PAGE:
نتیجه گیری انگلیسی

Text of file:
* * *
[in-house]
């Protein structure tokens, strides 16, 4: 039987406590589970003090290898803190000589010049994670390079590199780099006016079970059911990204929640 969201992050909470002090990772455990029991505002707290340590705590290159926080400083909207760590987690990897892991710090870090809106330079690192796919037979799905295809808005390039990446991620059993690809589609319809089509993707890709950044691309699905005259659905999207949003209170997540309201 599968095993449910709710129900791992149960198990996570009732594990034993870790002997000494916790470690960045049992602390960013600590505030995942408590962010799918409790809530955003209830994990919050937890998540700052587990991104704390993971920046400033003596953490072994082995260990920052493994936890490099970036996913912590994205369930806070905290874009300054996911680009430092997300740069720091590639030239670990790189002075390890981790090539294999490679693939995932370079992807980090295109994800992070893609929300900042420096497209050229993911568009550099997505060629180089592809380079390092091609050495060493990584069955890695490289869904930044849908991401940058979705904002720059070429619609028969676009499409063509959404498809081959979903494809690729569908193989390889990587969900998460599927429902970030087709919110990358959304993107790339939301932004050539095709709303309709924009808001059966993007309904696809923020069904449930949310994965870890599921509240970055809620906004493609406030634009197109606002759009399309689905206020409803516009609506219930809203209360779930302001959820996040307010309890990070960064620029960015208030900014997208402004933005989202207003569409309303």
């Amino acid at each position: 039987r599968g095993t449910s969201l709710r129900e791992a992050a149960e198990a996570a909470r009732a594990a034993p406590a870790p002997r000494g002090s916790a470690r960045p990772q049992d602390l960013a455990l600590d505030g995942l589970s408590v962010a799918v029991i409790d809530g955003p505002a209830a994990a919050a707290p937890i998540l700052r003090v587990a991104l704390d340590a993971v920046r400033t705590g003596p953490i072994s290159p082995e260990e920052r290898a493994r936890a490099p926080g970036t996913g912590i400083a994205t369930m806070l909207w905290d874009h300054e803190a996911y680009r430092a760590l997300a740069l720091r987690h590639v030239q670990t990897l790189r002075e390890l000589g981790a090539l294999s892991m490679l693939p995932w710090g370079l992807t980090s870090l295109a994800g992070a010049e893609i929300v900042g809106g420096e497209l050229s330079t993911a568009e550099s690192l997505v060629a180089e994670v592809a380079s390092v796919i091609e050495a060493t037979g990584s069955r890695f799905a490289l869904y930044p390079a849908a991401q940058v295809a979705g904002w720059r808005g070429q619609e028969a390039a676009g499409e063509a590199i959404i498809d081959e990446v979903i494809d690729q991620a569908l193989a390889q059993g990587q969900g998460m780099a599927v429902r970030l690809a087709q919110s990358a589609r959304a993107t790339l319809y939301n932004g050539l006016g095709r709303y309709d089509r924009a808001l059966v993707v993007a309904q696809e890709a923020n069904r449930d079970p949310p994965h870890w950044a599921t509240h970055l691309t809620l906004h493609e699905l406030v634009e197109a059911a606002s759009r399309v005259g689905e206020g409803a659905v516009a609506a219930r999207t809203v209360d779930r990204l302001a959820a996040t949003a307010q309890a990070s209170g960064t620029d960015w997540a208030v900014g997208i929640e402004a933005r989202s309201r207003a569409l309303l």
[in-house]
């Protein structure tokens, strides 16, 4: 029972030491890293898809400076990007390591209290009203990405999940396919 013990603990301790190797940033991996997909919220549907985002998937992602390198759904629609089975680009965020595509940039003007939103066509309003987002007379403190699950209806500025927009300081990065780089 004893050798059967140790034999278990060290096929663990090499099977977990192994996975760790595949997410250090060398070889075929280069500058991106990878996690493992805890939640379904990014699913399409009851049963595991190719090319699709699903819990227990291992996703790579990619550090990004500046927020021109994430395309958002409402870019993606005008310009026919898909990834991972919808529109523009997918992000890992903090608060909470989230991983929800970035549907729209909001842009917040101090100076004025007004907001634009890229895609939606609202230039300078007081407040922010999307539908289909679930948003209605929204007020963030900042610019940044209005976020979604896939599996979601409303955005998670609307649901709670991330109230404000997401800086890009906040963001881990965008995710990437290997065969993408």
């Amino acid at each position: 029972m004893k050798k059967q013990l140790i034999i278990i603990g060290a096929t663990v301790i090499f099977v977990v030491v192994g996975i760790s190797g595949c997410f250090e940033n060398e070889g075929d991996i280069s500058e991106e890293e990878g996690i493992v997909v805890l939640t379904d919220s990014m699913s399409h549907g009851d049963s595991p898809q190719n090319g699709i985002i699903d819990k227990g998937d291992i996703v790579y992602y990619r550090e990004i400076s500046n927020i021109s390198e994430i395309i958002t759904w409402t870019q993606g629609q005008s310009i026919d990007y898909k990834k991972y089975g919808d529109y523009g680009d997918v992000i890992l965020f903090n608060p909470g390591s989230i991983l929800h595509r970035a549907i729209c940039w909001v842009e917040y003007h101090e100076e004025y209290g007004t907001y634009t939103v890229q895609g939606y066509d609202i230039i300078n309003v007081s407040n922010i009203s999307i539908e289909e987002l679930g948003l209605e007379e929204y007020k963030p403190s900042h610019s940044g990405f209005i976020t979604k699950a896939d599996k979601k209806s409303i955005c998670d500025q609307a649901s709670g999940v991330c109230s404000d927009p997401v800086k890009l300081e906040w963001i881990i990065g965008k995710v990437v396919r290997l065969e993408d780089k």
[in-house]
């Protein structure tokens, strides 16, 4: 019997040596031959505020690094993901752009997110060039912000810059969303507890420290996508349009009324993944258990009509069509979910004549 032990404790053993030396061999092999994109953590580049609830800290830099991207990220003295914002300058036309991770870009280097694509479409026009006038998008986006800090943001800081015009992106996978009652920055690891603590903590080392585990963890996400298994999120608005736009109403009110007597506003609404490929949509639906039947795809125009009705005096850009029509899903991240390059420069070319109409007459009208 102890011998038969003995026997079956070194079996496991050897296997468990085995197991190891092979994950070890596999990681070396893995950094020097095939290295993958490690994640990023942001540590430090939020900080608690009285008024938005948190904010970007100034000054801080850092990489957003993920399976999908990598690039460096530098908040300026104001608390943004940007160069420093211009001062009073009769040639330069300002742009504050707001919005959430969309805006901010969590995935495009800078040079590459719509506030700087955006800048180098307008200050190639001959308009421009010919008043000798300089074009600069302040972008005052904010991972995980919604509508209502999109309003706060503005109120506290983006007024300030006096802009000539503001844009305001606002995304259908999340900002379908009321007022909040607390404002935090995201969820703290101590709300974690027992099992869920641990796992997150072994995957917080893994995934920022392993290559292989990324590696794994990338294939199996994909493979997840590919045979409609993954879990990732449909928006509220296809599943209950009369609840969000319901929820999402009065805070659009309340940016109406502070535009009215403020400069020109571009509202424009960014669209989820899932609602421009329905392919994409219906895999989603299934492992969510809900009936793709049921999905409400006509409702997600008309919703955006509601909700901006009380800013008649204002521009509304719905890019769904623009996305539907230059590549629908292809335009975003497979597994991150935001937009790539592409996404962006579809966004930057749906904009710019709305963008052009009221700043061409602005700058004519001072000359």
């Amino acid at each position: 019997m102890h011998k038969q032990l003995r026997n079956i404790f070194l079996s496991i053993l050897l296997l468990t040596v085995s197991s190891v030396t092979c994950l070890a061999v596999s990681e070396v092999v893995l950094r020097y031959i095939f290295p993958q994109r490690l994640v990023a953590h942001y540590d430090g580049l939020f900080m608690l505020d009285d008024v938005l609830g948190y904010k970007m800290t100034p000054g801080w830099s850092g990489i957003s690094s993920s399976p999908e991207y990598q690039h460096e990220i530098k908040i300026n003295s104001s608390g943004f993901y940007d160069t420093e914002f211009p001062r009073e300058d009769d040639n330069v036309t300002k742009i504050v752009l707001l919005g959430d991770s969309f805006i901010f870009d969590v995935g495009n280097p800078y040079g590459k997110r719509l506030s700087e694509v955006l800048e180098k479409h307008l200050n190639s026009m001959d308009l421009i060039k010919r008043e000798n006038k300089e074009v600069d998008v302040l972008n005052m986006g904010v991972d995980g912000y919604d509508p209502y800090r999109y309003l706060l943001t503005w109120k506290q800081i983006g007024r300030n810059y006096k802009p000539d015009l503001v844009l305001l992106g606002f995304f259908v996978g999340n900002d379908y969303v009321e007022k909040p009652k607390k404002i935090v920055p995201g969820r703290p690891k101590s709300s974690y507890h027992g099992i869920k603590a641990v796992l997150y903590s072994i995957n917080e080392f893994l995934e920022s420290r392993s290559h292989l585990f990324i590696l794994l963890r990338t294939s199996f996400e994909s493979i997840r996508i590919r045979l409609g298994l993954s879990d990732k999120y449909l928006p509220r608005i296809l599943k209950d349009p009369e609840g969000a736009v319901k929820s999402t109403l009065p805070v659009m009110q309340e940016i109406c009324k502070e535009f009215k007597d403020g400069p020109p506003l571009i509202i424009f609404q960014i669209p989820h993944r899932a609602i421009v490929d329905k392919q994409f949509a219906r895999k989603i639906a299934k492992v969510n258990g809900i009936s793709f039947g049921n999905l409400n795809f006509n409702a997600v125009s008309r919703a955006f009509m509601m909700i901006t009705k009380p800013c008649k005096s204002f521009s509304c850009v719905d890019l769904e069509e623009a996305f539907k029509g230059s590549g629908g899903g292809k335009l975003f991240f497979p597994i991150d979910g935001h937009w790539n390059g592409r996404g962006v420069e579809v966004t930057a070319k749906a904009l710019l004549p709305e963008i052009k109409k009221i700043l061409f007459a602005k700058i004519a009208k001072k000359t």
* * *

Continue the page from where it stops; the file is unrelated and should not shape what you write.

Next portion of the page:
To conclude, following years of criticism, the MoD is attempting to modernise and update its procurement system. Central to these measures is the introduction of Integrated Project Teams that bring together all the stakeholders into a single entity. In the course of this, much has been said about the potential benefits of the Teams but little about their limitations. So, what factors does the Ministry of Defence have to consider, if Integrated Project Teams are to fulfil their potential and deliver the benefits of Smart Procurement? • Stakeholder co-location: If one accepts that stakeholders should be housed together if Integrated Project Teams are to stand the best chance of success (Fleming, 1997), then it follows that Team leaders must have the ability to co-locate stakeholders. At the moment the main internal stakeholders are geographically separated and in the case of Operational Requirements branch cannot fulfil all their Team commitments. There is an urgent need for internal stakeholders to be brought together on one site. While some elements of Operational Requirements may join the Defence Procurement Agency at Abbey Wood, to improve the chances of the Teams succeeding and give industry a single point of contact throughout the whole life cycle of the project, the Defence Logistics Organisation must join. If the site at Abbey Wood is unsuitable then an alternative site should be found. Eventually, both the Defence Procurement Agency and Defence Logistics Organisation could merge (along with their respective organisations) to create a Defence Support Agency (Material) or similar. • Information technology: If it is not possible to overcome geographic separation, Information technology and Electronic Data Interchange must be exploited to the full to bring stakeholders together within a common electronic network. All parties, including industry, must have the ability to exchange information over an Internet, which must also have the ability to hold online conferences. • Training and education: This is essential for all stakeholders so that cultural barriers can be broken down. The Smart Procurement documentation discussed the introduction of an Acquisition Stream with “career paths and an endurable culture of change” (Ministry of Defence, Smart Procurement: Personnel and Training, p. 1). For this to work, continuity must be provided to all posts, not just the team leader's, and the team leader must be able to adjust tour lengths at their discretion. Personnel must be thoroughly trained in Integrated Project Team practices. Smart Procurement proposes personnel attend modules at the time of appointment and at various stages of a project according to individual need. (Ministry of Defence, Smart Procurement: Personnel and Training, pp. 2–3) An Integrated Project Team training strategy is required urgently. • Rewards: To offset the differences in Ministry of Defence and military remuneration, there is a need to introduce some form of reward scheme for civil servants and military officers. At the same time, incentives should be introduced to reward successful Team performance. Suggestions proposed under Smart Procurement include performance-related bonuses and ‘shares’ in an Integrated Project Team terminal bonus. • Industry support: In order to ensure Team success, industry must be motivated to co-operate fully in the Integrated Project Team process. Without their full support, Integrated Project Teams will fail to improve the current procurement system. It is possible that this could be achieved through a combination of financial and non-financial methods. The former would include milestone payments and the offer of a completion bonus if the project were completed on or ahead of schedule, to budget and specification. Non-financial methods would be aimed at breaking down some of the cultural barriers and would include the involvement of industry in Team training and education. The US Department of Defence has found that these Teams work better when contractors have an established Integrated Project Team system ( US Department of Defence, 1996, p. 11). The existence of such an Integrated Project Team culture within a contractor should be included as a selection criterion. • Independent regulator: The appointment of an independent regulator would protect the Ministry of Defence from the risk of exploitation by single-source suppliers. This idea has already been mooted, and the regulator would have the same role as OFTEL in regards public telecommunications and British Telecom ( Taylor, 1998, p. 42). A supervisory role during the concept phase of the Acquisition Cycle should be added as well as this would protect the Ministry of Defence from accusations of unfair competition when more than one company is ‘co-opted’ into an Integrated Project Team. It may also give potential customers the confidence to share information, without fear of rivals gaining an advantage.